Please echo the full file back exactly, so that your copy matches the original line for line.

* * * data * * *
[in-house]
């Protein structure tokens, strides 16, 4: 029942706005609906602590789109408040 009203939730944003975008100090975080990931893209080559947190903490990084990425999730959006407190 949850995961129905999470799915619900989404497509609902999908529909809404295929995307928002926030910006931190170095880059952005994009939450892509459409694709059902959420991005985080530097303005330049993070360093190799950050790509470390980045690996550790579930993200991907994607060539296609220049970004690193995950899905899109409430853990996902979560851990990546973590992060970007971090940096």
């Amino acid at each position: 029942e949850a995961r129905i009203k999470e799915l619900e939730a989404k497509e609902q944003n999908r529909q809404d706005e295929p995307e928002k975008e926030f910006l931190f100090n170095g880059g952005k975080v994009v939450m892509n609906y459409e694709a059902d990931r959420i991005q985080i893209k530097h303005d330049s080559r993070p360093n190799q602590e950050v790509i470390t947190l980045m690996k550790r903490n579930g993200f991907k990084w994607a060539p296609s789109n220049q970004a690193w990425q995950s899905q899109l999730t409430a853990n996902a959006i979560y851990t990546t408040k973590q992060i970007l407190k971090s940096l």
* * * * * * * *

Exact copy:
[in-house]
């Protein structure tokens, strides 16, 4: 029942706005609906602590789109408040 009203939730944003975008100090975080990931893209080559947190903490990084990425999730959006407190 949850995961129905999470799915619900989404497509609902999908529909809404295929995307928002926030910006931190170095880059952005994009939450892509459409694709059902959420991005985080530097303005330049993070360093190799950050790509470390980045690996550790579930993200991907994607060539296609220049970004690193995950899905899109409430853990996902979560851990990546973590992060970007971090940096």
């Amino acid at each position: 029942e949850a995961r129905i009203k999470e799915l619900e939730a989404k497509e609902q944003n999908r529909q809404d706005e295929p995307e928002k975008e926030f910006l931190f100090n170095g880059g952005k975080v994009v939450m892509n609906y459409e694709a059902d990931r959420i991005q985080i893209k530097h303005d330049s080559r993070p360093n190799q602590e950050v790509i470390t947190l980045m690996k550790r903490n579930g993200f991907k990084w994607a060539p296609s789109n220049q970004a690193w990425q995950s899905q899109l999730t409430a853990n996902a959006i979560y851990t990546t408040k973590q992060i970007l407190k971090s940096l």